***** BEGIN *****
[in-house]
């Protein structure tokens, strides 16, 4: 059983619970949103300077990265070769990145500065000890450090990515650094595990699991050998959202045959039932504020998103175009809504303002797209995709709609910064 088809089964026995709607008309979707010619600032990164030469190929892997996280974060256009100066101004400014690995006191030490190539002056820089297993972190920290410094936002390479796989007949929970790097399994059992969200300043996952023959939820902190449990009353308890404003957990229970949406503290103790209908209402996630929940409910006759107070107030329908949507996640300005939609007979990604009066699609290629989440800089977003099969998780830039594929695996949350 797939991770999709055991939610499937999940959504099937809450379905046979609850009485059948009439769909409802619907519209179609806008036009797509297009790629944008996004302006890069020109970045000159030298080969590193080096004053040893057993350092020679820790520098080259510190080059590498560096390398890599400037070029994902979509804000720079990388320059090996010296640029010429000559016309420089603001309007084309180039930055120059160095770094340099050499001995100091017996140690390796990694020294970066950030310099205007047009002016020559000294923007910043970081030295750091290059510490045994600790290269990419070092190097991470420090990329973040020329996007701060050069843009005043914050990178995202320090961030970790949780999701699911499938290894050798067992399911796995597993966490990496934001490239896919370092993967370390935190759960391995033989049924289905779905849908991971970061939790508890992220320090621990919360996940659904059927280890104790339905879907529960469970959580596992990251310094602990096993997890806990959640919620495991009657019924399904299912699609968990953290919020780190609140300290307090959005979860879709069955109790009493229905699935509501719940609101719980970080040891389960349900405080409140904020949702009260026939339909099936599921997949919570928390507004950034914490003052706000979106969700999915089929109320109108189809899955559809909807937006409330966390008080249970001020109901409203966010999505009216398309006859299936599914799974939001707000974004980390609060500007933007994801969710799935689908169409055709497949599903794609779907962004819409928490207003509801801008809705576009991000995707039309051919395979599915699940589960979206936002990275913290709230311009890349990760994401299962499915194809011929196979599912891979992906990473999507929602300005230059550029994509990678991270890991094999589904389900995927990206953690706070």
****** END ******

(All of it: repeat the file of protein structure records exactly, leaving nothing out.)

[in-house]
């Protein structure tokens, strides 16, 4: 059983619970949103300077990265070769990145500065000890450090990515650094595990699991050998959202045959039932504020998103175009809504303002797209995709709609910064 088809089964026995709607008309979707010619600032990164030469190929892997996280974060256009100066101004400014690995006191030490190539002056820089297993972190920290410094936002390479796989007949929970790097399994059992969200300043996952023959939820902190449990009353308890404003957990229970949406503290103790209908209402996630929940409910006759107070107030329908949507996640300005939609007979990604009066699609290629989440800089977003099969998780830039594929695996949350 797939991770999709055991939610499937999940959504099937809450379905046979609850009485059948009439769909409802619907519209179609806008036009797509297009790629944008996004302006890069020109970045000159030298080969590193080096004053040893057993350092020679820790520098080259510190080059590498560096390398890599400037070029994902979509804000720079990388320059090996010296640029010429000559016309420089603001309007084309180039930055120059160095770094340099050499001995100091017996140690390796990694020294970066950030310099205007047009002016020559000294923007910043970081030295750091290059510490045994600790290269990419070092190097991470420090990329973040020329996007701060050069843009005043914050990178995202320090961030970790949780999701699911499938290894050798067992399911796995597993966490990496934001490239896919370092993967370390935190759960391995033989049924289905779905849908991971970061939790508890992220320090621990919360996940659904059927280890104790339905879907529960469970959580596992990251310094602990096993997890806990959640919620495991009657019924399904299912699609968990953290919020780190609140300290307090959005979860879709069955109790009493229905699935509501719940609101719980970080040891389960349900405080409140904020949702009260026939339909099936599921997949919570928390507004950034914490003052706000979106969700999915089929109320109108189809899955559809909807937006409330966390008080249970001020109901409203966010999505009216398309006859299936599914799974939001707000974004980390609060500007933007994801969710799935689908169409055709497949599903794609779907962004819409928490207003509801801008809705576009991000995707039309051919395979599915699940589960979206936002990275913290709230311009890349990760994401299962499915194809011929196979599912891979992906990473999507929602300005230059550029994509990678991270890991094999589904389900995927990206953690706070």